A close call in Savage has opened the eyes of Scott County to the reality of sex trafficking, and now the police department and other partners are trying to address the problem through increased communication with the public.
In mid-February, a young teenage girl in Savage ran away to meet someone she thought was a 15-year-old boy. She had met him over the Internet and he urged her to come to Texas with him.
"The person she was communicating with in another state was obviously not a lovesick teenage boy," said Jim Caauwe, the Savage Police Department's crime prevention specialist.
By working with the girl's cellphone provider and various law enforcement agencies, authorities found the girl at a Minneapolis bus station the same day she left, said Rodney Seurer, Savage's chief of police.
Seurer and others now believe the young woman was on her way to being lured into forced prostitution.
The girl's case isn't unique, but it exemplifies the growing scope of sex trafficking in Minnesota, Caauwe said.
It's something people tend to think isn't happening in Scott County, or in the suburbs generally, said Pat Ciliberto, Scott County Attorney, who mentioned the anecdote at a recent County Board meeting.
"Actually, it is happening," Caauwe said. "It's not in your face, but law enforcement sees it."
He said Minnesota has the highest per capita number of runaways in the country, and 50 percent of prostitutes start out as runaways. Minnesota is also among the 13 largest centers for sex trafficking in the U.S., with the average age of entry 13 years old, according to the Savage Police Department.
An eye-opening event
Last Thursday, the Savage Police Department hosted an information session on sex trafficking for parents titled "Human Trafficking, a Local Perspective: Is Your Child for Sale?"
The event, held at Prior Lake High School, featured speakers from the Scott County Sheriff's Department and the Minnesota Bureau of Criminal Apprehension, as well as a nationally-known expert on raising healthy adolescents, John Crudele.
"We thought, 'You know what, maybe we'll kind of get ahead of the wave and start getting the word out,' " Caauwe said.
Another reason to address the topic now is that Minnesota's "Safe Harbor" law goes into effect this August. The law is designed to protect minors involved in prostitution, getting them help instead of punishing them.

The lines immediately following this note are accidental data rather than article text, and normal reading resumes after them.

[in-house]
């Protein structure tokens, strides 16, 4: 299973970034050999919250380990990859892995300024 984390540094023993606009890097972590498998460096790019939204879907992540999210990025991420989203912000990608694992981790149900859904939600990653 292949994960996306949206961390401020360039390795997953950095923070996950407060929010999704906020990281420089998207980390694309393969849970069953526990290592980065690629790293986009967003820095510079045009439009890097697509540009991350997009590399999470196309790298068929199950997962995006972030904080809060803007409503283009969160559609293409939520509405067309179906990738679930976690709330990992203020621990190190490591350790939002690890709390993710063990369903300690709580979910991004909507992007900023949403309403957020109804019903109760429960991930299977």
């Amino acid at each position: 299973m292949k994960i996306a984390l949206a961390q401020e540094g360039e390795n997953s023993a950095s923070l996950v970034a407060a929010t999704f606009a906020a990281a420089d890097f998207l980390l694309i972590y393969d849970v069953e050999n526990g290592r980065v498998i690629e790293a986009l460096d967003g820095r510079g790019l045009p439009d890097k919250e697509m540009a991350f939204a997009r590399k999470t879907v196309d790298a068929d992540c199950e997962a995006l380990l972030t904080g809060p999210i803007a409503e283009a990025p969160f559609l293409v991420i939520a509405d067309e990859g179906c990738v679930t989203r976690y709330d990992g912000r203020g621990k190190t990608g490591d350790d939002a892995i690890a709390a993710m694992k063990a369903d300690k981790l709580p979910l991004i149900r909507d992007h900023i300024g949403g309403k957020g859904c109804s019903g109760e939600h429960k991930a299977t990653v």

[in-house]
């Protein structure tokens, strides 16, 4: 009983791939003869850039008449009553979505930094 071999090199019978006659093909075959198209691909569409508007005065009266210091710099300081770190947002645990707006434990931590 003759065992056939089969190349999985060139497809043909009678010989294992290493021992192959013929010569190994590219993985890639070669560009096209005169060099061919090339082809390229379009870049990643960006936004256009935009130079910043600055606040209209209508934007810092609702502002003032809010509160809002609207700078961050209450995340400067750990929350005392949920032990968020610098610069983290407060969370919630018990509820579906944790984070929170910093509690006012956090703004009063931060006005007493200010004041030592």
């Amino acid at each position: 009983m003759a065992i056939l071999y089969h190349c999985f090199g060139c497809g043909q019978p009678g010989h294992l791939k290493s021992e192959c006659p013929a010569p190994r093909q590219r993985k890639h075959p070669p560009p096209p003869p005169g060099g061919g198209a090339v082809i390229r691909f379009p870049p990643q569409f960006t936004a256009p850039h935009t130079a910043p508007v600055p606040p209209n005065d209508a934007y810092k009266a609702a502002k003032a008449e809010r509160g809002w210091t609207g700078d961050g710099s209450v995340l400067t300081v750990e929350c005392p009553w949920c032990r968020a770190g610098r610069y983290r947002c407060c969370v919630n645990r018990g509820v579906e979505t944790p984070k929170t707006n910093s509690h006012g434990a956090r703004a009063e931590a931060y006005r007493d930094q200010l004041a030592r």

The law "has changed our perspective," Caauwe said. Now, "They're victims, and they're probably doing this under coercion."
The event focused on dispelling myths, helping people see the warning signs of involvement in sex or human trafficking, and informing parents about Internet safety, since social media sites are often the way youth are recruited.
Ron Hocevar, chief deputy in the Scott County Attorney's Office, played a 911 call from a sobbing woman who was lured to St. Paul from Iowa by a man she met on the Internet. In a week, she was forced to have sex with 30 men and feared her captors would kill her.
Rather than criticized, the woman should be commended for her bravery in making the call, Hocevar said.
Speaker Ann Quinn from the Minnesota Bureau of Criminal Apprehension explained why human trafficking is on the rise, including a seemingly endless supply of victims, many of them young. Others are in the country illegally and speak little English. They are ashamed and terrified to notify authorities, she said.
Victims' reluctance to come forward is a major problem in prosecuting pimps. "We don't have a lot of women out there saying, 'Help me, I'm a prostituted victim,' " she said.
Kristi Masser attended because she has three preteens and was concerned for their safety. "One of the things I'm most interested in is hearing about the social media and things to be aware of," she said. "You think you're on top of things but things are changing so rapidly. It's nice to hear from a professional."
Daryn Kral, a computer forensics expert from the Scott County Sheriff's Department, was that professional. Many parents have no idea that their kids can get online from their iPod or by accessing a smartphone app, he said.
He discussed warning signs that kids might be involved with cyberbullying and shared details of how online predators groom kids. By the time predators meet them in person, kids often trust the adult completely, he said.
Seurer said the department started conducting trainings about sex trafficking several years ago, but technology changes so rapidly that it's hard to keep up.
He emphasized that the best means of prevention is citizens' awareness, along with partnerships with community groups, including branches of law enforcement and social-service nonprofits. "We have 28,000 people in Savage and 28,000 sets of eyes," he said. "That partnership is what got us here today."